16 Nov

Adobe donates Flex to foundation in community-friendly exit strategy

Adobe and the Open Spoon Foundation are preparing to open up development of the Flex SDK. They plan to donate the technology to “an established open source foundation” so that the Flex community and other stakeholders can participate in developing future versions of the SDK.

Flex is a development framework for building conventional applications with Flash. It’s especially targeted at the enterprise space and has some specialized capabilities for creating data-driven software. The core components of Flex were released as open source under the Mozilla Public License in 2007.

Flex development, however, has always been directed solely by Adobe. The move to an open governance model will make the process more inclusive. Going forward, Adobe says that the Flex roadmap will be defined in the open by the project’s governing board. The group will include Adobe engineers, third-party Flex application developers, and representatives of companies that use and contribute to Flex.

via Adobe donates Flex to foundation in community-friendly exit strategy. First Adobe kills Mobile Flash and now Flex looks like it’s about to wither away.

14 Nov

Ars Technica – Apple launches iTunes Match: music hoarders need not apply

Apple has quietly released iTunes 10.5.1 to the public, which enables support for its iTunes Match service. The service allows syncing your music library to iCloud for easy remote access from other computers or iOS devices. But don’t get too excited just yet, as iTunes Match’s hard 25,000 track limit means those with extensive collections simply cannot take advantage of the service.

iTunes Match is a subscription-based iTunes library syncing service that works with iCloud. Unlike Amazon Cloud Player or Google Music services, iTunes Match can identify tracks in your library that are already part of the iTunes Store’s extensive library of music. Those tracks are immediately added to a user’s iTunes Match account by connecting to the 256kbps, DRM-free version on Apple’s servers. This is true even if you ripped the album yourself at lower bitrates using older versions of iTunes or other software.

The remaining tracks, up to 25,000 total, are then uploaded to iCloud. Any songs purchased directly from iTunes don’t count toward this limit, but if you have more than 25,000 tracks not purchased from iTunes in your library, the service simply refuses to let you sign up. Apple has yet to make any allowance for users with massive libraries to choose a subset of their music to upload—an unfortunate limitation in our view, since such avid listeners are among the most likely to consider paying the yearly $24.99 fee.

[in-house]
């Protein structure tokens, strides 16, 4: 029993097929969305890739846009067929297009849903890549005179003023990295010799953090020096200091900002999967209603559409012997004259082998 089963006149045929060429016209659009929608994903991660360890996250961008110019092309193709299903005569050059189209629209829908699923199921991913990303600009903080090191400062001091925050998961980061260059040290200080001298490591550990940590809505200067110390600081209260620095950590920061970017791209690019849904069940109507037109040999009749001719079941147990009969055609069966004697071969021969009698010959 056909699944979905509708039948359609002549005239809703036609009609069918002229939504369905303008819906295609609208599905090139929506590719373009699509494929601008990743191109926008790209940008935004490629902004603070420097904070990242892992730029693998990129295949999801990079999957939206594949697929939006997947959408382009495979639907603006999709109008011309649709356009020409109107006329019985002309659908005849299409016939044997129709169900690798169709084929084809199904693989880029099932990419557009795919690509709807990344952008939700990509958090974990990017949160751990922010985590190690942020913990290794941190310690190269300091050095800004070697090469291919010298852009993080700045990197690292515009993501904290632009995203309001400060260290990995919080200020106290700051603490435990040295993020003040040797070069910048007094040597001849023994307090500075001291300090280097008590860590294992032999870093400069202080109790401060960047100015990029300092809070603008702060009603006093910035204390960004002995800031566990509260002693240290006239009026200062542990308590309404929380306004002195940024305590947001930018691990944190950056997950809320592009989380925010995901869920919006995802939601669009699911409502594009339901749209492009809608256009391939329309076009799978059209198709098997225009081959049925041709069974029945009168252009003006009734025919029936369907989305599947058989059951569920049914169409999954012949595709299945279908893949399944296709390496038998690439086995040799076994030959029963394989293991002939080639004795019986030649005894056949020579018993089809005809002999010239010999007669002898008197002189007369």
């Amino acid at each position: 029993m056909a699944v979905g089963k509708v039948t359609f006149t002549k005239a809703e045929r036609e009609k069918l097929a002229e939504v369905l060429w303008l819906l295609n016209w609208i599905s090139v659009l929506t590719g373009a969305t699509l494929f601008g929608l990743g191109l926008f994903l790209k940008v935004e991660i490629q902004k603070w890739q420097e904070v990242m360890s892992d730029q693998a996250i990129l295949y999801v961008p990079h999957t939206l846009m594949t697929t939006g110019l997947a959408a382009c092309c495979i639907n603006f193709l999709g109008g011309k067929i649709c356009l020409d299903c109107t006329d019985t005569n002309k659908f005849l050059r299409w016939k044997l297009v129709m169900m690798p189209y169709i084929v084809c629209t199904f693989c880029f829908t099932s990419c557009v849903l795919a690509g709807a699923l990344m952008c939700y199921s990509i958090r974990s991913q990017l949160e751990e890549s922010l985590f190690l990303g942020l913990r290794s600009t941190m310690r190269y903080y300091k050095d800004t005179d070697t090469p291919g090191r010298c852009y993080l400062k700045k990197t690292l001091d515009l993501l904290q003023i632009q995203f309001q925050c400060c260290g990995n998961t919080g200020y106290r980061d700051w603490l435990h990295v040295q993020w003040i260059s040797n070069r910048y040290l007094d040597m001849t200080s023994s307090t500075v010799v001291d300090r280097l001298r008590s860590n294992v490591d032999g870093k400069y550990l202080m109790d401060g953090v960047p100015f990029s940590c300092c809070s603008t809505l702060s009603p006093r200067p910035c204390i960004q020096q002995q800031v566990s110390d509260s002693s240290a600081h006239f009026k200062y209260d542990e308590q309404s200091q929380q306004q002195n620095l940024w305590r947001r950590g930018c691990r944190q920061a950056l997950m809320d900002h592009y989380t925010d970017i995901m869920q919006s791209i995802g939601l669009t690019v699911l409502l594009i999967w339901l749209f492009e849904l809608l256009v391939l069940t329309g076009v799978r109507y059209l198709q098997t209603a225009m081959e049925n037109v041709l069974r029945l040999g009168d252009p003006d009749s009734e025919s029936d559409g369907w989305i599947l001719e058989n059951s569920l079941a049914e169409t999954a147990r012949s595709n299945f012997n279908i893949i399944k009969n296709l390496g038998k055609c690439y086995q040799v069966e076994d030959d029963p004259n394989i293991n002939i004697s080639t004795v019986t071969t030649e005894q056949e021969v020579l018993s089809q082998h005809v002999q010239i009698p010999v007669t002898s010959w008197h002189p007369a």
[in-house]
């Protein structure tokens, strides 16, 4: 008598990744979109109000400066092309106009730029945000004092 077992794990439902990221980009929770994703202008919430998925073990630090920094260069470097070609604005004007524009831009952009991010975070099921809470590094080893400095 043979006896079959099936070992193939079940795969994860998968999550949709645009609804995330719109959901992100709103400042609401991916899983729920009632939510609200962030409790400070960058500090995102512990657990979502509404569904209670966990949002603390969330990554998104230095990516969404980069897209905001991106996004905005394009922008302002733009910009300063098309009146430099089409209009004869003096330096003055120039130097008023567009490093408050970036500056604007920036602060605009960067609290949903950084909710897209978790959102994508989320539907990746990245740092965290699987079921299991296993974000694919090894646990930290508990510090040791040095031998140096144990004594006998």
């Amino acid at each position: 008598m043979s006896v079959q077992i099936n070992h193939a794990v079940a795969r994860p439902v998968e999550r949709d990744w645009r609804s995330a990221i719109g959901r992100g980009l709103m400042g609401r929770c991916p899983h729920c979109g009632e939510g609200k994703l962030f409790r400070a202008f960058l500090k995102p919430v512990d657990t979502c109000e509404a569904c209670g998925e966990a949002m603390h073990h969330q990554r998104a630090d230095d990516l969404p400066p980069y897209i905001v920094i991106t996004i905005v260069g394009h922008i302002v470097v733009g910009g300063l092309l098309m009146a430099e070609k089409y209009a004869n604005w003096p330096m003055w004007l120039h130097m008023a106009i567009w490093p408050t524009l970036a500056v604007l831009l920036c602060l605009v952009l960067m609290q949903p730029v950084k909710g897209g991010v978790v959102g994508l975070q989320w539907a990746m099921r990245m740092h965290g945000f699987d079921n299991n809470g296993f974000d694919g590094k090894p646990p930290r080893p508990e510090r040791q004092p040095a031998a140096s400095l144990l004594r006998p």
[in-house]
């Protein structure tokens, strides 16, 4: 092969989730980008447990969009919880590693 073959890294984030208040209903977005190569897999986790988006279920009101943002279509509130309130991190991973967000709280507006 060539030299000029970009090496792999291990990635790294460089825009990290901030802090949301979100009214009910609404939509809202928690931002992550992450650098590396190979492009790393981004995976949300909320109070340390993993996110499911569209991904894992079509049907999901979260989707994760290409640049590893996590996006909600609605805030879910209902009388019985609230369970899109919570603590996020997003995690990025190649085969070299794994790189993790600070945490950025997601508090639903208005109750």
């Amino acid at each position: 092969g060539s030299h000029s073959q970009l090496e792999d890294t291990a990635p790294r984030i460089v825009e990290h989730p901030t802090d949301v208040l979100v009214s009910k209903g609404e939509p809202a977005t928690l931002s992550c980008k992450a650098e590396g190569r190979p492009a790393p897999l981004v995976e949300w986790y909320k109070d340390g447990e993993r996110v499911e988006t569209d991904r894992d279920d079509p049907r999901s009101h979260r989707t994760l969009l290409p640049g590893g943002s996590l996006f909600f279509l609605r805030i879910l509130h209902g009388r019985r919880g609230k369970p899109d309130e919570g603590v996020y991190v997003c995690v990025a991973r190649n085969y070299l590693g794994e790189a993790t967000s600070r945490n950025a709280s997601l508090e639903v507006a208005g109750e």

via Ars Technica – Apple launches iTunes Match: music hoarders need not apply. Seems like a great deal if you either have a lot of music that is in cruddy versions or are away from wherever most of your music is a lot. Neither of those is true for me.

08 Nov

Prop Store – Butter Cup Valley

It was the Spring of 1982. In the Southern California desert region known as Buttercup Valley, cameras were rolling on a film called BLUE HARVEST: HORROR BEYOND IMAGINATION. A SoCal science-fiction nut named Mike Davis had heard rumors about the production just having gotten under way. He and his pals decided to pack up some camping supplies and go check it out. This was the 1980s, a time when film productions were able to remain much more secretive than they do today, due in large part to the producers being able to stem the flow of information much more effectively in the absence of the internet. But just Earthling spies do their best work when boots are on the ground, so too would Mike Davis and his network of Bothan spies.

None of these Bothans died to bring us this information, but they did get sand everywhere imaginable (and unimaginable). The photography that follows is a never-before-published archive of private shots snapped on set during the filming of RETURN OF THE JEDI.

via Prop Store – Butter Cup Valley. Behind the scenes photos of Return of the Jedi, what more do you need to know?

24 Oct

TechCrunch – Creator Of Lisp, John McCarthy, Dead At 84